We examined the effects of medially wedged foot orthoses on knee and hip joint mechanics during running in females with and without patellofemoral pain syndrome (PFPS). We also tested if these effects depend on standing calcaneal eversion angle. Twenty female runners with and without PFPS participated. Knee and hip joint transverse and frontal plane peak angle, excursion, and peak internal knee and hip abduction moment were calculated while running with and without a 6° full-length medially wedged foot orthoses. Separate 3-factor mixed ANOVAs (group [PFPS, control] x condition [medial wedge, no medial wedge] x standing calcaneal angle [everted, neutral, inverted]) were used to test the effect of medially wedged orthoses on each dependent variable. Knee abduction moment increased 3% (P = .03) and hip adduction excursion decreased 0.6° (P < .01) using medially wedged foot orthoses. No significant group x condition or calcaneal angle x condition effects were observed. The addition of medially wedged foot orthoses to standardized running shoes had minimal effect on knee and hip joint mechanics during running thought to be associated with the etiology or exacerbation of PFPS symptoms. These effects did not appear to depend on injury status or standing calcaneal posture.
Amber Collins, Troy Blackburn, Chris Olcott, Joanne M. Jordan, Bing Yu and Paul Weinhold
Extended use of knee sleeves in populations at risk for knee osteoarthritis progression has shown functional and quality of life benefits; however, additional comprehensive kinematic and kinetic analyses are needed to determine possible physical mechanisms of these benefits which may be due to the sleeve’s ability to enhance knee proprioception. A novel means of extending these enhancements may be through stochastic resonance stimulation. Our goal was to determine whether the use of a knee sleeve alone or combined with stochastic resonance electrical stimulation improves knee mechanics in knee osteoarthritis. Gait kinetics and kinematics were assessed in subjects with medial knee osteoarthritis when presented with four conditions: control1, no electrical stimulation/sleeve, 75% threshold stimulation/sleeve, and control2. An increase in knee flexion angle throughout stance and a decrease in flexion moment occurring immediately after initial contact were seen in the stimulation/sleeve and sleeve alone conditions; however, these treatment conditions did not affect the knee adduction angle and internal knee abduction moment during weight acceptance. No differences were found between the sleeve alone and the stochastic resonance with sleeve conditions. A knee sleeve can improve sagittal-plane knee kinematics and kinetics, although adding the current configuration of stochastic resonance did not enhance these effects.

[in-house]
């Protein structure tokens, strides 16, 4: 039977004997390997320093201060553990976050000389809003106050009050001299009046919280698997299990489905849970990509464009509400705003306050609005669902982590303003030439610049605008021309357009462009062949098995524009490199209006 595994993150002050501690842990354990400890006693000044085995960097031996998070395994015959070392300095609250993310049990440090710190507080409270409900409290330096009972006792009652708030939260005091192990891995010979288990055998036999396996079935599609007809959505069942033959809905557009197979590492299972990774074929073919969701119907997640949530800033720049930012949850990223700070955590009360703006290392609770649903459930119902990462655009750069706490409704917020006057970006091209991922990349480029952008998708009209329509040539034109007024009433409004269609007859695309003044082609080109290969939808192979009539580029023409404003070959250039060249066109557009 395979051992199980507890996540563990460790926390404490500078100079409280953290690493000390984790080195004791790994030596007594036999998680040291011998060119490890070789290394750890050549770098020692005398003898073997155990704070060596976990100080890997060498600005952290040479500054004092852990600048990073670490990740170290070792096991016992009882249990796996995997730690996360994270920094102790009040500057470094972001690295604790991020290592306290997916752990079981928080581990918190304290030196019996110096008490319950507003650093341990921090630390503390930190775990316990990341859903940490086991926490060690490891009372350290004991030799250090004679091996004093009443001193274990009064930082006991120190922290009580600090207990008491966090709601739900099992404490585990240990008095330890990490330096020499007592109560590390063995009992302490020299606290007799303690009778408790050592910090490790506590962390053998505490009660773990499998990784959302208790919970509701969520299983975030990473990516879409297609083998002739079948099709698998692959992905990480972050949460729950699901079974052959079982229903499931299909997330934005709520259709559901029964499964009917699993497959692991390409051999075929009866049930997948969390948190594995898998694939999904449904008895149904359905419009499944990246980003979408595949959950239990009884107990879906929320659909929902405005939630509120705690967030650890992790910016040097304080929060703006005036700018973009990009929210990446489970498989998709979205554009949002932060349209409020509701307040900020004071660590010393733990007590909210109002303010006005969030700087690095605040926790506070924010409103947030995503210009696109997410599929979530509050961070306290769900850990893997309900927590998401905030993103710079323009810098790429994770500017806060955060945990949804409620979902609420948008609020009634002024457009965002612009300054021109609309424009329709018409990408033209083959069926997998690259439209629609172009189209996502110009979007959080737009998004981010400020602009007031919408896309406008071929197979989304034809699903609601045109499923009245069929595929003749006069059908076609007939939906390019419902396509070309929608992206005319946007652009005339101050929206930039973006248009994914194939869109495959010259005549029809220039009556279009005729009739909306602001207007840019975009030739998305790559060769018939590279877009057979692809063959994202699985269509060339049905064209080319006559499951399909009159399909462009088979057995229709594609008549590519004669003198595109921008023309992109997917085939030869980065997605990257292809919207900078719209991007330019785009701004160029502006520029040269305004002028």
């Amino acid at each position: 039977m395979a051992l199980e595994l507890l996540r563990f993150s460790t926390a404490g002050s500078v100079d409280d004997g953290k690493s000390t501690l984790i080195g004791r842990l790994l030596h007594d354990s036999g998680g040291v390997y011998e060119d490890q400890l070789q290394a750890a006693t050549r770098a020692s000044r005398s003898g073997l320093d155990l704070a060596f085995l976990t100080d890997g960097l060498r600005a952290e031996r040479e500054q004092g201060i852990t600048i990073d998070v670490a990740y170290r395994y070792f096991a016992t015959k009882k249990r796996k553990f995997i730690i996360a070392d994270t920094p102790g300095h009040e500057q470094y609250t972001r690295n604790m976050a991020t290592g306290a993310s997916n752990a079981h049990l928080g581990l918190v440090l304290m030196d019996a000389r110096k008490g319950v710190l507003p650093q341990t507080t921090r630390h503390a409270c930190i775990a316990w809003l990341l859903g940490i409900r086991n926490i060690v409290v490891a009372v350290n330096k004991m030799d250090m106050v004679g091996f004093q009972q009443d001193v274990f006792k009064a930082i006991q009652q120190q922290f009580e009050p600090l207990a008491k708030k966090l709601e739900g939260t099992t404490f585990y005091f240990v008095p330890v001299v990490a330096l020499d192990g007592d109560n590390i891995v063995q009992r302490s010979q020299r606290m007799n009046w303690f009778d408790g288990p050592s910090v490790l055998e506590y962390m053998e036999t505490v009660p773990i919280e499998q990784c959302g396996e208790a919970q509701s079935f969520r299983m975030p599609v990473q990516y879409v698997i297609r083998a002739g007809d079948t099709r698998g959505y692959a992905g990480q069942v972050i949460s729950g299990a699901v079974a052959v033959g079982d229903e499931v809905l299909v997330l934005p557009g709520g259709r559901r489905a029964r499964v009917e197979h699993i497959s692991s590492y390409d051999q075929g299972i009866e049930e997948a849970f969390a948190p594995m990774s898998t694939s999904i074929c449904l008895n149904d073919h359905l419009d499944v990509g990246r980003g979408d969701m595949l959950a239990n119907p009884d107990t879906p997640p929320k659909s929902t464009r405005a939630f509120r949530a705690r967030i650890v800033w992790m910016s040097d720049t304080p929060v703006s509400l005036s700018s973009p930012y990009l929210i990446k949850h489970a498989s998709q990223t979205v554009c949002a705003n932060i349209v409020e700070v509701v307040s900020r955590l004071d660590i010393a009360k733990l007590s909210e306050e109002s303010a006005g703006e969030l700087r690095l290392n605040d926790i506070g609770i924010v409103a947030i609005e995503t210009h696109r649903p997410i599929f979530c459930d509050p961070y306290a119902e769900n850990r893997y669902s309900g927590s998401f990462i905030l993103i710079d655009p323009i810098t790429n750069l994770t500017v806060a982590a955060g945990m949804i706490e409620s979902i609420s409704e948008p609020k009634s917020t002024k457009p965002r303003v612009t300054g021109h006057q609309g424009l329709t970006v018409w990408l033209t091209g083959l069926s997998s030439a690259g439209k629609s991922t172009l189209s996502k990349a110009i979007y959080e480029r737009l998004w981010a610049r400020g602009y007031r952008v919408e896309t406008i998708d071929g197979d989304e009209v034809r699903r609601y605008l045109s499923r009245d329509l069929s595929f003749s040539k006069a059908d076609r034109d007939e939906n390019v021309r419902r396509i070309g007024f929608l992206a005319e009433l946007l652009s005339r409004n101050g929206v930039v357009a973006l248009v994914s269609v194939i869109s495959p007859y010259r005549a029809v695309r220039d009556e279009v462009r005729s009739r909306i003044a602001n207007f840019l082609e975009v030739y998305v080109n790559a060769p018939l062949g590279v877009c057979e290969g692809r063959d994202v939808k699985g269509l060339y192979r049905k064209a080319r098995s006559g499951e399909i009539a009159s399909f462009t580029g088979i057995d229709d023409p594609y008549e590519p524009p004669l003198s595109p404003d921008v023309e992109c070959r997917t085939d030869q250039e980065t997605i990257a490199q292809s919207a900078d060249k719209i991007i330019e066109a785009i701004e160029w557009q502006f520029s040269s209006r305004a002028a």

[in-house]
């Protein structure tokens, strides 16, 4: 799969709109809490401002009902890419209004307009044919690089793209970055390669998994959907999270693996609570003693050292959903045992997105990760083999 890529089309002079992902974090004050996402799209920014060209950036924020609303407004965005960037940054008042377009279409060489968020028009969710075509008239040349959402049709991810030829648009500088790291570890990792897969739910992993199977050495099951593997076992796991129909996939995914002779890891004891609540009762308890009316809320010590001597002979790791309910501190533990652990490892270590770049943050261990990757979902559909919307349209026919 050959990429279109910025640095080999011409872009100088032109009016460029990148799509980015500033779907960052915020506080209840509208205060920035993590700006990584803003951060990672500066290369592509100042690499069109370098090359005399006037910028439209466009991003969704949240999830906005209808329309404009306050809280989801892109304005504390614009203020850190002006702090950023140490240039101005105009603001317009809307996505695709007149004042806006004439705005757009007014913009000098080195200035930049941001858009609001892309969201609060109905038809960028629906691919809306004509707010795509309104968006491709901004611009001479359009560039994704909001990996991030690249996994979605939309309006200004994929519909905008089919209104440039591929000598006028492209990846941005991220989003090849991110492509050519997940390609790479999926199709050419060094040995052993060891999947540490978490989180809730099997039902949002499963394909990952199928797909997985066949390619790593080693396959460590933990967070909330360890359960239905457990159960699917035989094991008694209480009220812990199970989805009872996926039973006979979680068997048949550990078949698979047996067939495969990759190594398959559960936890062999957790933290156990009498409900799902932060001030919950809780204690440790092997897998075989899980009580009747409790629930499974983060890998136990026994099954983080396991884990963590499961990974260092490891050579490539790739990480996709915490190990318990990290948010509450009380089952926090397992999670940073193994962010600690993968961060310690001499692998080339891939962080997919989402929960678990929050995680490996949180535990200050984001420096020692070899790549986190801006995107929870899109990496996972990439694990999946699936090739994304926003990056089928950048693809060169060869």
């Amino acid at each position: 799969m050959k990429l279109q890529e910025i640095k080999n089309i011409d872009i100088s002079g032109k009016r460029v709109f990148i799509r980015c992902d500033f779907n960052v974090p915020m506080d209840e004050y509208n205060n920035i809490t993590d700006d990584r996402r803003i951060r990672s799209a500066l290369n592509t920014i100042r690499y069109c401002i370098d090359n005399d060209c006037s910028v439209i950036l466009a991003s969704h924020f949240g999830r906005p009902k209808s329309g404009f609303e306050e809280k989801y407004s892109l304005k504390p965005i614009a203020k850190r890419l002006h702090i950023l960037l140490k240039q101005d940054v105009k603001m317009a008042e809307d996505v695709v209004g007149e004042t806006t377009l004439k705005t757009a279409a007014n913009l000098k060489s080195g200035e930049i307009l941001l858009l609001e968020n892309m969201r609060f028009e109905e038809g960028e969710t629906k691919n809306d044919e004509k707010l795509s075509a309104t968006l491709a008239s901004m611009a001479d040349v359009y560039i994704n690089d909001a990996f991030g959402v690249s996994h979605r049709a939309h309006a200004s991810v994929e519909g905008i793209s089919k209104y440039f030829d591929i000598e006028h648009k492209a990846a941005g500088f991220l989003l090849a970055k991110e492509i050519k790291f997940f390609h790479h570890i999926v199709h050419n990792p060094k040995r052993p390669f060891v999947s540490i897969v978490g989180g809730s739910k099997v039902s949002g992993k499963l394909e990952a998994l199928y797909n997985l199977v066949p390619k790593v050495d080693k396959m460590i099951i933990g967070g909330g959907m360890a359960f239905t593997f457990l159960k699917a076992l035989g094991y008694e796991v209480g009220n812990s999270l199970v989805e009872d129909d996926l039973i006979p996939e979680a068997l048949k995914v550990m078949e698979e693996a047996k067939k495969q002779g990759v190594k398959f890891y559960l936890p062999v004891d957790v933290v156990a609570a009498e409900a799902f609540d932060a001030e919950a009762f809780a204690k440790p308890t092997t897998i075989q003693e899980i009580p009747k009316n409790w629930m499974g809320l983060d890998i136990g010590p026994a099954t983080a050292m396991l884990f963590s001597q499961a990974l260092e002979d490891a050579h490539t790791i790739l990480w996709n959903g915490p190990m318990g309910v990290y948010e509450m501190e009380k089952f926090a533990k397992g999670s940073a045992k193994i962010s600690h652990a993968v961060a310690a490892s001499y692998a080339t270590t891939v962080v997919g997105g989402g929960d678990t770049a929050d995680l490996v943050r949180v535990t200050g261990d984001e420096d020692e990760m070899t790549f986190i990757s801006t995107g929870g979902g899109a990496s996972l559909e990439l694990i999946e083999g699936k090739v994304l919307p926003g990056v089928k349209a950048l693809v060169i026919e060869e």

Jennifer A. Hogg, Randy J. Schmitz and Sandra J. Shultz
and internal rotation, and associated external joint moments, particularly knee abduction moment and knee internal rotation moment. 5 – 7 Evidence suggests that the hip and knee move as a unit, particularly in single-leg tasks. Greater movement toward hip internal rotation and adduction is reported